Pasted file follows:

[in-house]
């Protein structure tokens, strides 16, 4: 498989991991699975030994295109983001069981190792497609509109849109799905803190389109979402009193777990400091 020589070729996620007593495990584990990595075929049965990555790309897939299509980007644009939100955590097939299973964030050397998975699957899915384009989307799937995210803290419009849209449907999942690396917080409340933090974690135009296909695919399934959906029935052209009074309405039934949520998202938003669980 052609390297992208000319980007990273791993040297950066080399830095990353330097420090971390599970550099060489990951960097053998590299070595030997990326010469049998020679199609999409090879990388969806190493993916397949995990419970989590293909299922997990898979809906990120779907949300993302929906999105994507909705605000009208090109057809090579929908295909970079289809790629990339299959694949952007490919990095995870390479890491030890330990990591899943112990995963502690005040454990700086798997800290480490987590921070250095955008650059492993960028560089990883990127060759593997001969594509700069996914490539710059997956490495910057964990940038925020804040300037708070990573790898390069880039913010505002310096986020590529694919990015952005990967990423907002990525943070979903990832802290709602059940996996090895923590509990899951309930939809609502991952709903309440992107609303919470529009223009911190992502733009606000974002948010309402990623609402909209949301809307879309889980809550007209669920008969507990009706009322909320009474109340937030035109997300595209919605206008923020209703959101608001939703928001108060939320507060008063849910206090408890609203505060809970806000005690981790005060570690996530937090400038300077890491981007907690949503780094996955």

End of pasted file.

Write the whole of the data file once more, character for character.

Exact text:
[in-house]
């Protein structure tokens, strides 16, 4: 498989991991699975030994295109983001069981190792497609509109849109799905803190389109979402009193777990400091 020589070729996620007593495990584990990595075929049965990555790309897939299509980007644009939100955590097939299973964030050397998975699957899915384009989307799937995210803290419009849209449907999942690396917080409340933090974690135009296909695919399934959906029935052209009074309405039934949520998202938003669980 052609390297992208000319980007990273791993040297950066080399830095990353330097420090971390599970550099060489990951960097053998590299070595030997990326010469049998020679199609999409090879990388969806190493993916397949995990419970989590293909299922997990898979809906990120779907949300993302929906999105994507909705605000009208090109057809090579929908295909970079289809790629990339299959694949952007490919990095995870390479890491030890330990990591899943112990995963502690005040454990700086798997800290480490987590921070250095955008650059492993960028560089990883990127060759593997001969594509700069996914490539710059997956490495910057964990940038925020804040300037708070990573790898390069880039913010505002310096986020590529694919990015952005990967990423907002990525943070979903990832802290709602059940996996090895923590509990899951309930939809609502991952709903309440992107609303919470529009223009911190992502733009606000974002948010309402990623609402909209949301809307879309889980809550007209669920008969507990009706009322909320009474109340937030035109997300595209919605206008923020209703959101608001939703928001108060939320507060008063849910206090408890609203505060809970806000005690981790005060570690996530937090400038300077890491981007907690949503780094996955």